NACCHO Aboriginal & Torres Strait Islander Health News: Progress and gaps in eye health measures

feature tile image of young Aboriginal boy having an eye test; text 'AIHW report identifies progress and gaps in eye health measures for ATSI people'

The image in the feature tile is from the article Time to say goodbye to fly-in fly-out eye care posted on the Flinders University Alumni stories webpage on 1 September 2021.

The NACCHO Aboriginal and Torres Strait Islander Health News is a platform we use to showcase the important work being done in Aboriginal and Torres Strait Islander health focusing on the work of NACCHO, NACCHO members and NACCHO affiliates.

We also share a curated selection of news stories that are of likely interest to the Aboriginal and Torres Strait Islander health sector, broadly.

Progress and gaps in eye health measures

The prevalence of trachoma in school aged children is trending in the right direction – that is, down – according to the Australian Institute of Health and Welfare’s (AIHW) latest annual eye health data for Aboriginal and Torres Strait Islander people. This is the sixth annual report to update the eye health measures for Aboriginal and Torres Strait Islander people. It includes information on the prevalence of eye health conditions, diagnosis and treatment services, the eye health workforce and outreach services.

The AIHW report Eye health measures for Aboriginal and Torres Strait Islander people 2022, available here, highlighted that between 2010–11 and 2020–21, the proportion of Indigenous Australians who had an eye health check as part of a health assessment increased from 11% to 29% (based on age-standardised rates). In 2019–20, 12% of Indigenous Australians (around 104,300) had an eye examination by an optometrist or ophthalmologist. Around 42% of Indigenous Australians who had a diabetes test also had an eye examination in 2019-20.

Among Indigenous Australians who had a diabetes test, the age-standardised proportion who were screened for diabetic retinopathy rose from an estimated 27% in 2005–06 to 36% in 2019–20. The overall prevalence of active trachoma among children aged 5–9 in at-risk communities fell from 15% in 2009 to 3.3% in 2021. In terms of treatment, the AIHW reported that the age-standardised cataract surgery rate for Indigenous Australians fell by 15% from 2018–19 to 2019–20.

To view the InSight article AIHW report highlights progress and identifies gaps in Indigenous eye health service in full click here.

Aboriginal woman having an eye test

Around 42% of Indigenous Australians who had a diabetes test also had an eye examination in 2019-20. Image source: Insight News.

PSA Faye McMillan Conference Grant

The Pharmaceutical Society of Australia (PSA) has announced a new grant, the PSA Faye McMillan Scholarship, to support the existing pharmacist workforce who identify as Aboriginal and Torres Strait Islander people. The scholarship will be awarded each year to an Aboriginal and Torres Strait Islander pharmacist for the purposes of attending the PSA National Conference. This year the conference will be held in Sydney over 28-30 July, with the successful applicant for the inaugural grant to be supported to attend across all 3 days.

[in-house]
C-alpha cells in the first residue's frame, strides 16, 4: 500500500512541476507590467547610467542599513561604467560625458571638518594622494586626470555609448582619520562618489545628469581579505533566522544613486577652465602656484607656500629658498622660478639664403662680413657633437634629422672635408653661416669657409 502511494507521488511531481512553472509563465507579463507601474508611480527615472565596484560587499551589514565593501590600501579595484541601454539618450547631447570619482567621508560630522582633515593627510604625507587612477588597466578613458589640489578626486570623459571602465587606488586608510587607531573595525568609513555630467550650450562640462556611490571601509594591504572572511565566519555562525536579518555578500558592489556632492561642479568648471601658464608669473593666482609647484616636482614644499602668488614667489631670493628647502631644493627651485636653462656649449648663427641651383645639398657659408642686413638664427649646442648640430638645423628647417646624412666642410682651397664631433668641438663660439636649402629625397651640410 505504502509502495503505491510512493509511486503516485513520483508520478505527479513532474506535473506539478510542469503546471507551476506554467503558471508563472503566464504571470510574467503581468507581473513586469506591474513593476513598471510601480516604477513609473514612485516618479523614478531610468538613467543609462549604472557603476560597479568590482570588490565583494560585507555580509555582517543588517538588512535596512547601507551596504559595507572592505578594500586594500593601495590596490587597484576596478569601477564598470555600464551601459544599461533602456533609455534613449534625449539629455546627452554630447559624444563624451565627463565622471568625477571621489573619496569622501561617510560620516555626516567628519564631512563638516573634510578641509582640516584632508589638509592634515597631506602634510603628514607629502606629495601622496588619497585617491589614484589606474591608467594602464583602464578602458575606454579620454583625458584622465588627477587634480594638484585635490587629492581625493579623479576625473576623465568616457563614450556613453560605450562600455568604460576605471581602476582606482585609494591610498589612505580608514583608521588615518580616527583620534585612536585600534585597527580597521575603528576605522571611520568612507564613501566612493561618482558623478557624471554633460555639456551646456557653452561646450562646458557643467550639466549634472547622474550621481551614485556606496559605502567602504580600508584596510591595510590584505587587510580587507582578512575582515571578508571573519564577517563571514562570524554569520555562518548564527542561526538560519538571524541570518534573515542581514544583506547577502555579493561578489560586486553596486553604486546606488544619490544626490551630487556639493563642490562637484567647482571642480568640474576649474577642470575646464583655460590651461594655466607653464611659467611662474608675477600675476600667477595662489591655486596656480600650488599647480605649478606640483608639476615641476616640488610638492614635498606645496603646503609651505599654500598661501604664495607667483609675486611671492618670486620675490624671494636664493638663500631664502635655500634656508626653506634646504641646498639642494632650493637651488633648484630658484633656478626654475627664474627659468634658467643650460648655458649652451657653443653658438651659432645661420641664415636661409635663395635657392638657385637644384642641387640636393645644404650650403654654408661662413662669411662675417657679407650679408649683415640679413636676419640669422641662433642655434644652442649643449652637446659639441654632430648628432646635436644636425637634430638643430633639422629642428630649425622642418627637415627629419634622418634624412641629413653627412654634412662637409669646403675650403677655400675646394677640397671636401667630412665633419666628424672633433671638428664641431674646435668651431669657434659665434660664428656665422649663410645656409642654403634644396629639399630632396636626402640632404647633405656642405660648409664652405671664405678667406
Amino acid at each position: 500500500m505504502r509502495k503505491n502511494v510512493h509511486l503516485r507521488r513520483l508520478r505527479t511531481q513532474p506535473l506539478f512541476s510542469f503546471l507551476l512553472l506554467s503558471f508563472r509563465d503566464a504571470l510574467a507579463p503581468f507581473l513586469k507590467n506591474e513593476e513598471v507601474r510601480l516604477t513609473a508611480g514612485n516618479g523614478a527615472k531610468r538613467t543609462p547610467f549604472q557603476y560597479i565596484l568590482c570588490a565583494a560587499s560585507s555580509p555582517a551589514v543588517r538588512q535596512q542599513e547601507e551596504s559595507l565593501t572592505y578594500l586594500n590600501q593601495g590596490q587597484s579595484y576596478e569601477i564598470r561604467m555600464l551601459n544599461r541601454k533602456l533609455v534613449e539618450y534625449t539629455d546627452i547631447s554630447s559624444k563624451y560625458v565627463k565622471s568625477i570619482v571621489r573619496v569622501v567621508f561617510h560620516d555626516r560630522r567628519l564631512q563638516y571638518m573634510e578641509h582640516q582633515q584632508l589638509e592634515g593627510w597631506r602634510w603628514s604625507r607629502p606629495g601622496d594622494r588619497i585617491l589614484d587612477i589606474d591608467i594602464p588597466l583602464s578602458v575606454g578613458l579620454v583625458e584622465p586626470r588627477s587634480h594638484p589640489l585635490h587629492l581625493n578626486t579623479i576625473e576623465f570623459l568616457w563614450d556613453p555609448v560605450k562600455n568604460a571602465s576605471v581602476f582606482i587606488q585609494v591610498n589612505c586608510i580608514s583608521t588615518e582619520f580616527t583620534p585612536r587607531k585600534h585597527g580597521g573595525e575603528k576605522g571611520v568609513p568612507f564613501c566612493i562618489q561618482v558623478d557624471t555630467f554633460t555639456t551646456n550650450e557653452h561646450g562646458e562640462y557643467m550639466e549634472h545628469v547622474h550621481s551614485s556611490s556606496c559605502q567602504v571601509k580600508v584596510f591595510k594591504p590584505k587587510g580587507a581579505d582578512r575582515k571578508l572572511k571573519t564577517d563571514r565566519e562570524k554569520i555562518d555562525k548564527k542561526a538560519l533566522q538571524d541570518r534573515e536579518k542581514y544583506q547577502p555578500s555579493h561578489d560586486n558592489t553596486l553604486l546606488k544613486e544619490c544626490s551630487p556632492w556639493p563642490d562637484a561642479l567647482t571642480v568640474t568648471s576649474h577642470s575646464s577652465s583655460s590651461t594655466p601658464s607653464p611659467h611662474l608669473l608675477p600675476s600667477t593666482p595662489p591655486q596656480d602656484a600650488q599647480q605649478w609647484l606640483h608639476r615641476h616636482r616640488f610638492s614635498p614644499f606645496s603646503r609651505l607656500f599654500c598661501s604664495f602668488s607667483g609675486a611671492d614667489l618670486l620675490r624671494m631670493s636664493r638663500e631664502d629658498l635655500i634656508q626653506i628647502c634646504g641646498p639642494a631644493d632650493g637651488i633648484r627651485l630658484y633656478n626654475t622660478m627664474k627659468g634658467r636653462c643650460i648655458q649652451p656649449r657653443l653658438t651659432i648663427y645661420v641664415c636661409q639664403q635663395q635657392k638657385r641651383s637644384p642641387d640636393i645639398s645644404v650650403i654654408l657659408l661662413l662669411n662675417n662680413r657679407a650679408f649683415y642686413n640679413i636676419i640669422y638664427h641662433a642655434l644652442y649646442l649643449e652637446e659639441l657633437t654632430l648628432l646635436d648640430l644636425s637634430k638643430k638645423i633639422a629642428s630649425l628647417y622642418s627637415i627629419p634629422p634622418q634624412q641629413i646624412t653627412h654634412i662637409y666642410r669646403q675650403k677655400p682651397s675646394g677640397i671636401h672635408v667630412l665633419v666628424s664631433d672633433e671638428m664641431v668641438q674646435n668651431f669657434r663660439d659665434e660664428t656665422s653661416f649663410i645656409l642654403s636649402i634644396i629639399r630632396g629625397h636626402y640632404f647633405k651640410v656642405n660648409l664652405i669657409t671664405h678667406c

Professor Faye McMillan AM is a Wiradjuri yinaa (woman) originally from Trangie, NSW. She is a dedicated community pharmacist and is recognised as the first Indigenous Australian to hold a western degree in pharmacy in this country. Faye is a founding member of Indigenous Allied Health Australia (IAHA) and has received numerous accolades for her leadership and contribution to population health, education, equity and the community. Faye is a strong advocate for improving Indigenous health care across professions and is driven to help promote the participation and inclusion of Aboriginal and Torres Strait Islander people within pharmacy.

For more information about the PSA Faye McMillan Conference Grant, including a link to the EOI online application form click here.

New early childhood services for remote communities

Families in Australia’s most remote locations will benefit from the establishment of new community-run early childhood education and care services. Minister for Early Childhood Education Dr Anne Aly has announced four new early childhood education and care services thanks to an almost $30m expansion of the Government’s Community Child Care Fund Restricted Program. “All Australian children should be able to access quality early childhood education and care regardless of where they live,” Dr Aly said.

Dr Aly continued, “We know that when children access quality early childhood education and care they do better throughout life, from better health outcomes, improved school readiness and higher paying jobs later in life. These new services will ensure more First Nations children can access the transformational health and education benefits of early childhood education and care while also being better prepared for their first years of school.” The sites will be run by First Nations led organisations in the following locations:

  • Julalikari Council Aboriginal Corporation in Tennant Creek, NT
  • Puuya Foundation in Lockhart River, QLD
  • Napranum Aboriginal Land Council in Napranum, QLD
  • Wunan Foundation in Kununurra, WA.

The size of the four sites is expected to range from 20 to 50 First Nations children per site, jointly providing access to vital quality early childhood education and care for up to 200 children per year.